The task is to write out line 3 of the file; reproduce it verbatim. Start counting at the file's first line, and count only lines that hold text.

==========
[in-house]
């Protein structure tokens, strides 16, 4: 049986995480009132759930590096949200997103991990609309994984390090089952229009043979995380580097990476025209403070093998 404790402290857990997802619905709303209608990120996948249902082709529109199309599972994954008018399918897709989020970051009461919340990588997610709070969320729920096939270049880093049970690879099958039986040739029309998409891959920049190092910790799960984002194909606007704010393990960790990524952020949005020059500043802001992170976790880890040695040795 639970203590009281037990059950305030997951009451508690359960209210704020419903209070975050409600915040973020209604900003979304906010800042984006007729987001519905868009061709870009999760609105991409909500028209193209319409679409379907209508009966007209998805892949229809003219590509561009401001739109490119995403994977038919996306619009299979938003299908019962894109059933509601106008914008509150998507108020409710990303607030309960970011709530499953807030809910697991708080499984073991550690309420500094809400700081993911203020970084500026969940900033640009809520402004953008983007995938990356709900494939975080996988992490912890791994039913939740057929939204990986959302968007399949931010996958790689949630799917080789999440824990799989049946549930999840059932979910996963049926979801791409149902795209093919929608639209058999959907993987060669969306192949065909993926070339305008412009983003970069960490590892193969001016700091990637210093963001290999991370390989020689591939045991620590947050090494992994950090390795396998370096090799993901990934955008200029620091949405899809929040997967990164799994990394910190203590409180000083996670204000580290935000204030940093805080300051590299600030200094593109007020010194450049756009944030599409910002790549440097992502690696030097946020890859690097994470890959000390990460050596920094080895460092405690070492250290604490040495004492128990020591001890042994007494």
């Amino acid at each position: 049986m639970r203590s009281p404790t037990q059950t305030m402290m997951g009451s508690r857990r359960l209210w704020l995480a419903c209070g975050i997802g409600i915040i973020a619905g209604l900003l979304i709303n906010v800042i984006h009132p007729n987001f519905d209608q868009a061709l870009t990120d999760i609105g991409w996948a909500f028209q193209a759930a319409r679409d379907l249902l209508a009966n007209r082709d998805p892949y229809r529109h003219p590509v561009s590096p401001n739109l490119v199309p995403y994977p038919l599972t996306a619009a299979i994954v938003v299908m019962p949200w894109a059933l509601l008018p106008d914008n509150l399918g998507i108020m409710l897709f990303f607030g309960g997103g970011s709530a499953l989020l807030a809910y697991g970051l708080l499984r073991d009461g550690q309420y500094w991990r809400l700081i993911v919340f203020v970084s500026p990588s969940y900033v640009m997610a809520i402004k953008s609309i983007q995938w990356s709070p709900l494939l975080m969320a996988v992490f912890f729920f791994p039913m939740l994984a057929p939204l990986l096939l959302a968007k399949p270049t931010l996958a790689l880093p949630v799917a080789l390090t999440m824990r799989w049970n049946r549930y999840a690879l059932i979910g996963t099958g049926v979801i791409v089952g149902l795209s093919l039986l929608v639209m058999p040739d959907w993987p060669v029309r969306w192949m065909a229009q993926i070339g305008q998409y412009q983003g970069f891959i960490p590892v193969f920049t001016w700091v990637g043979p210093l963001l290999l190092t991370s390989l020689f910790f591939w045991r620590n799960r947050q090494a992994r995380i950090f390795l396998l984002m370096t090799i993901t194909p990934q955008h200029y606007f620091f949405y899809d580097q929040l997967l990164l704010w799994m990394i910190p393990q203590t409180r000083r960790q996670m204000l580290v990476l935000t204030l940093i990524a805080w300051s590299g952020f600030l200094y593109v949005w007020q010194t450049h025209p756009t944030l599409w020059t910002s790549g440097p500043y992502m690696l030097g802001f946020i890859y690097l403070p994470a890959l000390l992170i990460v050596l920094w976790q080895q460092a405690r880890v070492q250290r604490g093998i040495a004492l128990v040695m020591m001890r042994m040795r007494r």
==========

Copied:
């Amino acid at each position: 049986m639970r203590s009281p404790t037990q059950t305030m402290m997951g009451s508690r857990r359960l209210w704020l995480a419903c209070g975050i997802g409600i915040i973020a619905g209604l900003l979304i709303n906010v800042i984006h009132p007729n987001f519905d209608q868009a061709l870009t990120d999760i609105g991409w996948a909500f028209q193209a759930a319409r679409d379907l249902l209508a009966n007209r082709d998805p892949y229809r529109h003219p590509v561009s590096p401001n739109l490119v199309p995403y994977p038919l599972t996306a619009a299979i994954v938003v299908m019962p949200w894109a059933l509601l008018p106008d914008n509150l399918g998507i108020m409710l897709f990303f607030g309960g997103g970011s709530a499953l989020l807030a809910y697991g970051l708080l499984r073991d009461g550690q309420y500094w991990r809400l700081i993911v919340f203020v970084s500026p990588s969940y900033v640009m997610a809520i402004k953008s609309i983007q995938w990356s709070p709900l494939l975080m969320a996988v992490f912890f729920f791994p039913m939740l994984a057929p939204l990986l096939l959302a968007k399949p270049t931010l996958a790689l880093p949630v799917a080789l390090t999440m824990r799989w049970n049946r549930y999840a690879l059932i979910g996963t099958g049926v979801i791409v089952g149902l795209s093919l039986l929608v639209m058999p040739d959907w993987p060669v029309r969306w192949m065909a229009q993926i070339g305008q998409y412009q983003g970069f891959i960490p590892v193969f920049t001016w700091v990637g043979p210093l963001l290999l190092t991370s390989l020689f910790f591939w045991r620590n799960r947050q090494a992994r995380i950090f390795l396998l984002m370096t090799i993901t194909p990934q955008h200029y606007f620091f949405y899809d580097q929040l997967l990164l704010w799994m990394i910190p393990q203590t409180r000083r960790q996670m204000l580290v990476l935000t204030l940093i990524a805080w300051s590299g952020f600030l200094y593109v949005w007020q010194t450049h025209p756009t944030l599409w020059t910002s790549g440097p500043y992502m690696l030097g802001f946020i890859y690097l403070p994470a890959l000390l992170i990460v050596l920094w976790q080895q460092a405690r880890v070492q250290r604490g093998i040495a004492l128990v040695m020591m001890r042994m040795r007494r």